I’ll fully admit I am a dinosaur when it comes to my medical records. Computerized and digital everything is the trend, but I just can’t take the plunge with going paperless. I am cognizant about the ecological impact of using paper, but the benefits to my psyche have to take precedence.
I have always been artistically inclined. I took painting and drawing classes in CEGEP, along with my core science studies. I had the most detailed anatomical drawings and diagrams in my university notes. There is just something about a pristine, white background waiting for the ‘scritch’ of a black pen, or the slash of a red pencil. I was lucky enough to inherit excellent medical notes when I bought the practice. They were organized and concise, and a great jumping off point for my writing style.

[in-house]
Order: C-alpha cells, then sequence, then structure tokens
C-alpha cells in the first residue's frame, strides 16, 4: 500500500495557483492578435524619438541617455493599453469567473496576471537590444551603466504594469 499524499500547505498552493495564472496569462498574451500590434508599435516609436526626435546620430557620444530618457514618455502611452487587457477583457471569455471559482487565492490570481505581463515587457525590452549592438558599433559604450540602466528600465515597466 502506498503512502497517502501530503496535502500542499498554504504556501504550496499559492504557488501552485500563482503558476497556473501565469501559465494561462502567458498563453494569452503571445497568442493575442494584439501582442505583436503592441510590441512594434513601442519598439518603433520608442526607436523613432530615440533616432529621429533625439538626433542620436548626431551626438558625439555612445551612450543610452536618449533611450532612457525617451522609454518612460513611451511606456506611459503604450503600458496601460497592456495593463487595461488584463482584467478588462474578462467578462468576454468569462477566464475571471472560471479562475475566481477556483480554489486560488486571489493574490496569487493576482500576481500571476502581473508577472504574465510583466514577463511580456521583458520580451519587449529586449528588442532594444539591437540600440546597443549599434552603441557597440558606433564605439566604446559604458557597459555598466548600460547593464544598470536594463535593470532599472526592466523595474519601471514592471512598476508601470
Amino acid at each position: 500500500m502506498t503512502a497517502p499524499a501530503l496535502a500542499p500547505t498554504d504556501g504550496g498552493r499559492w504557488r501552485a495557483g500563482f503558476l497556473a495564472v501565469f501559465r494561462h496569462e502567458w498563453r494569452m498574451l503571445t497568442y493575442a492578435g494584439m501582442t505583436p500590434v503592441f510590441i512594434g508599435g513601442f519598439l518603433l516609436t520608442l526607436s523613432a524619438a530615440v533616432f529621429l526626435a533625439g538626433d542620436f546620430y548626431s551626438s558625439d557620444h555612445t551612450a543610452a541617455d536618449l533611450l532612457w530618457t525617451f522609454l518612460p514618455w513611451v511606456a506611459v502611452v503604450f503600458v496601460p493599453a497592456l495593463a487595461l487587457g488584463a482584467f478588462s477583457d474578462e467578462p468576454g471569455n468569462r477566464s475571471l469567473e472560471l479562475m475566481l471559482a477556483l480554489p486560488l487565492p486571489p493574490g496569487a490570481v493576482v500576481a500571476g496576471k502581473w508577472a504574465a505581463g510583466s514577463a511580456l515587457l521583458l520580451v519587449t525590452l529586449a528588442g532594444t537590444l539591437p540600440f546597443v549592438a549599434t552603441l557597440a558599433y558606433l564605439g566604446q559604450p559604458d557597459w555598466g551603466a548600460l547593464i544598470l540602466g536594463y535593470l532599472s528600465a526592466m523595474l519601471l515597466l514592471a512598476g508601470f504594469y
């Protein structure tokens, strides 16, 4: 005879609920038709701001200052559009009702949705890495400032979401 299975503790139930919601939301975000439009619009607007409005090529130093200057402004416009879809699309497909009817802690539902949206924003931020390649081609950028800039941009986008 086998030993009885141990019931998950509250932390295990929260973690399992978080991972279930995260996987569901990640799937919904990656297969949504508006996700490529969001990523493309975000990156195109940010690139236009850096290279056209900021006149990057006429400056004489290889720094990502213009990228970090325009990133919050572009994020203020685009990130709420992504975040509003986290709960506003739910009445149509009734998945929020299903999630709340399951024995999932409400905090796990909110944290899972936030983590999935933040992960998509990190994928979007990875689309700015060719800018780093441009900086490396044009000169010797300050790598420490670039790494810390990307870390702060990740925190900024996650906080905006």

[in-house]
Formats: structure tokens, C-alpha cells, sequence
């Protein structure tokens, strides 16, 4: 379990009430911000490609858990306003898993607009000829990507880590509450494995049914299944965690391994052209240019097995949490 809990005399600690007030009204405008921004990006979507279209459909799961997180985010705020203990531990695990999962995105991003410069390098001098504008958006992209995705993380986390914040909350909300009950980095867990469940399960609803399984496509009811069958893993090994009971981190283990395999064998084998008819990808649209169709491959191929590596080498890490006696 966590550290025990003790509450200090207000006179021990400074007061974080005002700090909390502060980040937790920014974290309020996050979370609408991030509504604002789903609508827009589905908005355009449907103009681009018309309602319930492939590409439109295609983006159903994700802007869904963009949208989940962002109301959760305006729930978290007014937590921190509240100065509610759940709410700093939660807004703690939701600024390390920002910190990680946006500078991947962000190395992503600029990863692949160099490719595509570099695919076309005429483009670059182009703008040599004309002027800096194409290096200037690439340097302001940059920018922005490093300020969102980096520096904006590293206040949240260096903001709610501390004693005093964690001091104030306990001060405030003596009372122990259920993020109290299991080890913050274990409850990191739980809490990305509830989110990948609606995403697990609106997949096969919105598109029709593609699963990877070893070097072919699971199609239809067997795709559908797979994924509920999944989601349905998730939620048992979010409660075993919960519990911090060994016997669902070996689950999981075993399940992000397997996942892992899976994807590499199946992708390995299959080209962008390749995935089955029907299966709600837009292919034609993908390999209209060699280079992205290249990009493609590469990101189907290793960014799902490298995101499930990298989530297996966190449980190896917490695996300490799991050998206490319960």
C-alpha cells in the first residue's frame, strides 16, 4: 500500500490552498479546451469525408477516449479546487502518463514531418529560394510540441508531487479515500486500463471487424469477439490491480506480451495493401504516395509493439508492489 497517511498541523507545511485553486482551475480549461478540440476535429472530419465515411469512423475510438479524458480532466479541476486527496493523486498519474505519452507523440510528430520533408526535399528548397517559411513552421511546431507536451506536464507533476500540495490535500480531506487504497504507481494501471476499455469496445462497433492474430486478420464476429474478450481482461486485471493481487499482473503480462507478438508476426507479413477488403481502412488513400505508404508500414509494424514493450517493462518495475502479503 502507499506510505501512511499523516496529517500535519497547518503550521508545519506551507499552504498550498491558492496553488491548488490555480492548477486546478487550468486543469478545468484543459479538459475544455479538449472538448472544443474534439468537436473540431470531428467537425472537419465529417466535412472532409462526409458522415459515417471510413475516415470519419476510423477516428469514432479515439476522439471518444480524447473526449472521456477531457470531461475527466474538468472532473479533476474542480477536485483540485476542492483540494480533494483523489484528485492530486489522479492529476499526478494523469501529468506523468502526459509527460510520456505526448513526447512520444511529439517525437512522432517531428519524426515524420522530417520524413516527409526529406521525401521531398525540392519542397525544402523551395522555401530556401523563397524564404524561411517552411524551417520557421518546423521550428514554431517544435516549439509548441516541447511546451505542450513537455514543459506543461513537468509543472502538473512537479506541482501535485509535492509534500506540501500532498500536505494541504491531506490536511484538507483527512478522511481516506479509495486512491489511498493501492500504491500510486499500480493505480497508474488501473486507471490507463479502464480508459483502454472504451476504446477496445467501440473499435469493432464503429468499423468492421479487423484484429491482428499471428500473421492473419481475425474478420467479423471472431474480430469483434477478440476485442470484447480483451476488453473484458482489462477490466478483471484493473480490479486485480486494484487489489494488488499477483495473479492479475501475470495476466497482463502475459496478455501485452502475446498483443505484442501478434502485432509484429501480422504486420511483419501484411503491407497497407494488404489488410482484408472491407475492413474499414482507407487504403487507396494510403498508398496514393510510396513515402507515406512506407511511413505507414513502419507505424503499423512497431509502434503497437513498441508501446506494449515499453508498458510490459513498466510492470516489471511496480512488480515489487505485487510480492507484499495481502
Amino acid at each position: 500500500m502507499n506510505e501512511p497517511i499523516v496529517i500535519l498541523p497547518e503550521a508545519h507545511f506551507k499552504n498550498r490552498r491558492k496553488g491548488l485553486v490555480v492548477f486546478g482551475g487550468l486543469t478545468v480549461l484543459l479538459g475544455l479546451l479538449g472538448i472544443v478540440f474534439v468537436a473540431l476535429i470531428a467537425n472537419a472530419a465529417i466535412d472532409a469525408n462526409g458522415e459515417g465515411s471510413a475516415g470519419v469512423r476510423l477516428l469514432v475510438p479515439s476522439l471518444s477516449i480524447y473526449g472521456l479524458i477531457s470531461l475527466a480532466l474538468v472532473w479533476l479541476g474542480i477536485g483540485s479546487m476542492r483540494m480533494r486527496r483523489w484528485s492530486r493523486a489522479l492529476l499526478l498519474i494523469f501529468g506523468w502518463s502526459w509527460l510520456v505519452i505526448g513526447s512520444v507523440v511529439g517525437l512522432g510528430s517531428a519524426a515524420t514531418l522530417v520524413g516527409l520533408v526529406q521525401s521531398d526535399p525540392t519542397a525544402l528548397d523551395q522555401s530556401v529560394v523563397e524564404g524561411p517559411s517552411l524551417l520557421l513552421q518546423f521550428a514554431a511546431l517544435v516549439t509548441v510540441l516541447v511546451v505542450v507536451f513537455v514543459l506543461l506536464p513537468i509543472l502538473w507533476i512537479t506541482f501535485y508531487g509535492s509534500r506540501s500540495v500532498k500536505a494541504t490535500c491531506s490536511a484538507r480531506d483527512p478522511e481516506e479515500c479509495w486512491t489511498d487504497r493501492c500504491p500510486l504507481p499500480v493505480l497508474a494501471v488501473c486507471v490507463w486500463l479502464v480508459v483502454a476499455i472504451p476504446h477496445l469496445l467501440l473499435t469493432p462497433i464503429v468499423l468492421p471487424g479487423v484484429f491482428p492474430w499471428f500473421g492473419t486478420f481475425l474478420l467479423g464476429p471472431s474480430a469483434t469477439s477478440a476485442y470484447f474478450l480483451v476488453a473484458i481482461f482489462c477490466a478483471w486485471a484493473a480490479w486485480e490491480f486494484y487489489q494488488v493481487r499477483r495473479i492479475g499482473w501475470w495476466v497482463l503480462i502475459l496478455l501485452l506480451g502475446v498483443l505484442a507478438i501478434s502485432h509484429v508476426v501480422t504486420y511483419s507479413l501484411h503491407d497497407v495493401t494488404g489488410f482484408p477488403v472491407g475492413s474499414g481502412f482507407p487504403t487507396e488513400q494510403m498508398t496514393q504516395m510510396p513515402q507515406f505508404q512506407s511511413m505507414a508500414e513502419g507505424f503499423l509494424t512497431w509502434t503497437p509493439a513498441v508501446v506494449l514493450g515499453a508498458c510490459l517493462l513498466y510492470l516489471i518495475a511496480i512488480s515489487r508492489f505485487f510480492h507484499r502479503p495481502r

Our paper files contain all your pet’s medical records, in great detail. We use color coded sheets that highlight procedures such as anesthetics and lab results. Pictures of your pet taken on their first visit line the folder, and other important photos peak out between the sheets of paper where they have been stapled in context to the entry. I’m fond of drawings and not shy to use multiple colors to detail a particular surgery. The folder contents include notes and cards brought in from owners, as well as my own additions of research resources needed for a particular problem. I’ve even taped in small objects like a needle removed from the intestine, or the deciduous tooth that fell out at the exam. In reality, your medical folder is more a scrapbook of images, writing and events from your pet’s visits.
I suppose that one day when fax machines are obsolete, I will need to revisit switching to digital records. For now, I’ll hold out as long as I can to satisfy my need to document information in such a way that flows from my thoughts directly to the paper in stark black script. Besides, writing with pen and paper has other benefits, as seen in the video below.